See, the neighborhood where I grew up was just lousy with fig trees. They grew in people’s backyards, front yards, side alleys, even surrounded by concrete and tucked into spaces where they probably didn’t belong. As a boy I was completely taken by these trees. They were strong and potent living things that held their ground under all conditions. They were survivors, warriors even. Oh, and the fruit they pushed out was pretty awesome.

While the toy warehouse fire burned I became obsessed with the fig trees that might be in its path. The one closest to me, just outside our kitchen window and in the Casillos’ backyard, was probably safe, I calculated. But what about all the others? I can remember counting all the trees that I knew about, or had enjoyed figs from, within a couple of square blocks of the fire. There were a lot of them. And I fretted for them all.

I don’t know why it’s taken me so long to make the connection, but I’m now convinced that that fire is the reason I keep so many fig trees, many of which are projects that need nursing back to health. I don’t live in Brooklyn anymore, where fig trees can grow in the ground. I live in Maine, where they must be kept in pots and moved indoors in winter, lest they die. The four trees pictured above aren’t all of my fig trees. A couple more are at cousins John and Susie’s place, waiting for me to pick them up now that the weather has turned warm. Others I’ve recently been told about are likely to wind up with me as well.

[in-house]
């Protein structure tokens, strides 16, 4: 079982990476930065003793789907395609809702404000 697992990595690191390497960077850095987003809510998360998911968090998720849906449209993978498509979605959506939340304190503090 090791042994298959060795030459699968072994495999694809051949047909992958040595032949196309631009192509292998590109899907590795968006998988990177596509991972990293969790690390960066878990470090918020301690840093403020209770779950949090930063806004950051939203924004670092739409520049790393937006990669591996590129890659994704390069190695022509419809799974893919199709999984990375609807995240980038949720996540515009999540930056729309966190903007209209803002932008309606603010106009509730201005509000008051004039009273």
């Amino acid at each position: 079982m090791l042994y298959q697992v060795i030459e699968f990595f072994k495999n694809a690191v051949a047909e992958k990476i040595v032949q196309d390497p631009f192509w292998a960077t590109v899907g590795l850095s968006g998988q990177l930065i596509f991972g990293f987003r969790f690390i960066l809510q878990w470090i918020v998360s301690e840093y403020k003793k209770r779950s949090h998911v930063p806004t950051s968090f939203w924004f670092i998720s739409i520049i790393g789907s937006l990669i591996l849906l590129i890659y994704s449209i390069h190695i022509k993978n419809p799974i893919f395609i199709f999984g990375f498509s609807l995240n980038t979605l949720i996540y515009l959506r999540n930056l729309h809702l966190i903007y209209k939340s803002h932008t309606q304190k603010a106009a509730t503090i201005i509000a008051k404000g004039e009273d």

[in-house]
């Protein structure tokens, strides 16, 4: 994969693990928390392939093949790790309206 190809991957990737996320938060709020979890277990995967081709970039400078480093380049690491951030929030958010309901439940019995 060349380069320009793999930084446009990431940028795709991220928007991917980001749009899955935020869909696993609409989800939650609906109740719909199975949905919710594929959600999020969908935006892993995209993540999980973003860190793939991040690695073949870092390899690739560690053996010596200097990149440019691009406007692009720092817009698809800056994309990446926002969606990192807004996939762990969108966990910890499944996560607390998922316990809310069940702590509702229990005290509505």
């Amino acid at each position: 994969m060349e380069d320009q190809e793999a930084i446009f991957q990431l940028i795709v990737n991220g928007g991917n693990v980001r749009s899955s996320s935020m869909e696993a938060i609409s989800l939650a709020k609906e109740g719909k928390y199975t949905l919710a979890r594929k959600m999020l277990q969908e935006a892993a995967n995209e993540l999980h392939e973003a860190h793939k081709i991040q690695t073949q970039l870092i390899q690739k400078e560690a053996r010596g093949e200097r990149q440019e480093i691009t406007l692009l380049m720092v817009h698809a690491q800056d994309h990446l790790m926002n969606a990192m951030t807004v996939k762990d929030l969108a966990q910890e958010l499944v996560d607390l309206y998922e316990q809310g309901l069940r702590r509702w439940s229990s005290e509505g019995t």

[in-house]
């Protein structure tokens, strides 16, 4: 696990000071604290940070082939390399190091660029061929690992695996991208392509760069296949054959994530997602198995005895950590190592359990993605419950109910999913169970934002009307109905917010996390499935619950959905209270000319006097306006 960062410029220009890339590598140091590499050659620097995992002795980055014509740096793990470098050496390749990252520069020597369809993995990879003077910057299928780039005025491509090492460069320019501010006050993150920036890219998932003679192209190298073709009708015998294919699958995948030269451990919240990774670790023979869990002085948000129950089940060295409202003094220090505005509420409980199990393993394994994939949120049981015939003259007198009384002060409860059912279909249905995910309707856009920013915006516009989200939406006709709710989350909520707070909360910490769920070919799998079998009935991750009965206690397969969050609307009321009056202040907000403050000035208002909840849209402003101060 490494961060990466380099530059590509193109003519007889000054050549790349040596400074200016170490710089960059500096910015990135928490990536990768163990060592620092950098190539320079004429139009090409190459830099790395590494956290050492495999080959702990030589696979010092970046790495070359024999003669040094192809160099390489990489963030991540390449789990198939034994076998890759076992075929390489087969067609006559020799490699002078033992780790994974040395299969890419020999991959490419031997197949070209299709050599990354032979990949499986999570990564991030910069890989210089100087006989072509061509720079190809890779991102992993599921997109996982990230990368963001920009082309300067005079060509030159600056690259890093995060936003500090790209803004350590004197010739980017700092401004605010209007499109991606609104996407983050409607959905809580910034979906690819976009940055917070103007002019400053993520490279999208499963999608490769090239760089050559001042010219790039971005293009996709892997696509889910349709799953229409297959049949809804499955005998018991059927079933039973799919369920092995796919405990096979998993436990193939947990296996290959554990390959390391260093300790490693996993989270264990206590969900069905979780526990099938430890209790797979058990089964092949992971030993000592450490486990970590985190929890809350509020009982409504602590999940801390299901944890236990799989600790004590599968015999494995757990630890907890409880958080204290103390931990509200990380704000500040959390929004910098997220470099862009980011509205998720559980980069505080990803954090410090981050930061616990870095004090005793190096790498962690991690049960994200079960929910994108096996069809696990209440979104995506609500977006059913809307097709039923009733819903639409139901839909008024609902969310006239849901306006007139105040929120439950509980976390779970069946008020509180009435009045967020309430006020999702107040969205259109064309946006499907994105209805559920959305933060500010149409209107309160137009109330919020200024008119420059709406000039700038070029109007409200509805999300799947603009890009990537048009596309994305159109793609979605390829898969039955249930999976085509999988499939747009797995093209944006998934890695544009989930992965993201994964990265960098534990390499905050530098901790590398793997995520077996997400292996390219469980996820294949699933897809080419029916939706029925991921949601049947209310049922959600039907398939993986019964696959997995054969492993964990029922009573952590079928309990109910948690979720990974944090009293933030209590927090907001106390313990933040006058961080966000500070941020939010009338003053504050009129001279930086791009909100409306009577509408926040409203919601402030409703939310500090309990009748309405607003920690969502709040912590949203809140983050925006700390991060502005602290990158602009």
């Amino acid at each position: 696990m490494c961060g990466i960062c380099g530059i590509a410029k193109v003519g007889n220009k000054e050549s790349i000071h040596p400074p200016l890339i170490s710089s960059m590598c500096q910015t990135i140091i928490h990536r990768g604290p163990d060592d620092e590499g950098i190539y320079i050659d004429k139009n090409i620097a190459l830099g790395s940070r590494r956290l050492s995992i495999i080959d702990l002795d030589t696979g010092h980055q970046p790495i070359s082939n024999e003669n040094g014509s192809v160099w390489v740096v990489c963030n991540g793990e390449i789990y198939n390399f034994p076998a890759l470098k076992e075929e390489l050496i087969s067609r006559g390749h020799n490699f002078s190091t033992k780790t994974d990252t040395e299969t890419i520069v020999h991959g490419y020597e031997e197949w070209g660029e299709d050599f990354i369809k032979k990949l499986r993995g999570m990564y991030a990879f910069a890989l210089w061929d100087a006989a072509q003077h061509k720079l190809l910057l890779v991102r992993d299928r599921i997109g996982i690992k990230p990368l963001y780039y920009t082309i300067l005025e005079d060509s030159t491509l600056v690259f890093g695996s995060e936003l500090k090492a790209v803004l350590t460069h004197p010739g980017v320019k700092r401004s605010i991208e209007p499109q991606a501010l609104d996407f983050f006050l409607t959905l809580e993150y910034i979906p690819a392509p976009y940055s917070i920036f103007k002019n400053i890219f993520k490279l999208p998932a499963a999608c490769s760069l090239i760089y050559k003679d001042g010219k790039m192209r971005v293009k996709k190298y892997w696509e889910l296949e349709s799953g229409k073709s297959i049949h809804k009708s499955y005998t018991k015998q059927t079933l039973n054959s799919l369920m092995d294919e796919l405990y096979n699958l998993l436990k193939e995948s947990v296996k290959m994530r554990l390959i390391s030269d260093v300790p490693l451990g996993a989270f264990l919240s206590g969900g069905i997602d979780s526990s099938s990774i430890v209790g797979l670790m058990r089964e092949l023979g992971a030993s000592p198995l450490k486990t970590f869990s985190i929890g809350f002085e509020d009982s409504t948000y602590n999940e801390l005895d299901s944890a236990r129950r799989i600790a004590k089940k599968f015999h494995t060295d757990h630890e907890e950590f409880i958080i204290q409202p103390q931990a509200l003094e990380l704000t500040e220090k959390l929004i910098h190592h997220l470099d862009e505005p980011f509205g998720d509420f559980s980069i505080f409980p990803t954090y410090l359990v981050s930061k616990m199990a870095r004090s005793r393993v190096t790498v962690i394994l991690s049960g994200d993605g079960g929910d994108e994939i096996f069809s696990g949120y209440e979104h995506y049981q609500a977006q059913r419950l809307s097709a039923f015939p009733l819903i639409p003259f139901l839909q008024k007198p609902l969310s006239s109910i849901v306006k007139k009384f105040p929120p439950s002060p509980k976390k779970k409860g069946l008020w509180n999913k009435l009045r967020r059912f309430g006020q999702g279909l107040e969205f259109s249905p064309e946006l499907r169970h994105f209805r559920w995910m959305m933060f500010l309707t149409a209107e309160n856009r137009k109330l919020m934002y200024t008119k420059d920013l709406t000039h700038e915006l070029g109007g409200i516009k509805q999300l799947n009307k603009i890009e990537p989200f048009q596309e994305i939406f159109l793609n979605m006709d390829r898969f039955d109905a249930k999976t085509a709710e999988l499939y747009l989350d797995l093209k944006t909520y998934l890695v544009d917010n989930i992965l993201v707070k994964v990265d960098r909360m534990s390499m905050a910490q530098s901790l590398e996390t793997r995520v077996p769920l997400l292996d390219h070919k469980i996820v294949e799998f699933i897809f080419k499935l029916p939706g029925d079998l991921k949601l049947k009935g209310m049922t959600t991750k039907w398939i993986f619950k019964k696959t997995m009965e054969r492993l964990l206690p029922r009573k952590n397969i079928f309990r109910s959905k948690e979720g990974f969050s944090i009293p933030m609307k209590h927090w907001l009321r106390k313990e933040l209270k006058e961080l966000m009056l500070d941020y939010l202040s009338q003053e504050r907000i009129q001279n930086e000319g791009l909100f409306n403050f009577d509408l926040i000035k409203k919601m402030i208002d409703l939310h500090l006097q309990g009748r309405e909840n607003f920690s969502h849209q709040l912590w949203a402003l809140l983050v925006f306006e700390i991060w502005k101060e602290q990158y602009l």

And then there’s this guy. My friend Peter Risbara is the capo di tutti capi of nurturing fig trees to life. The guy kicks out fig trees like nobody I’ve ever known. His greenhouses have always got a ton of cuttings in the works, and, well, they’re always looking for somebody to take them home and watch over them. When my trees get sick I bring them to Pete and they get well. Like me, he needs to take care of them.

One day I’ll have to ask him if he ever watched a warehouse go up in flames when he was a boy.

Pasta with fresh fig and pistachio

25 Jul

When life hands you fresh, sweet summer figs …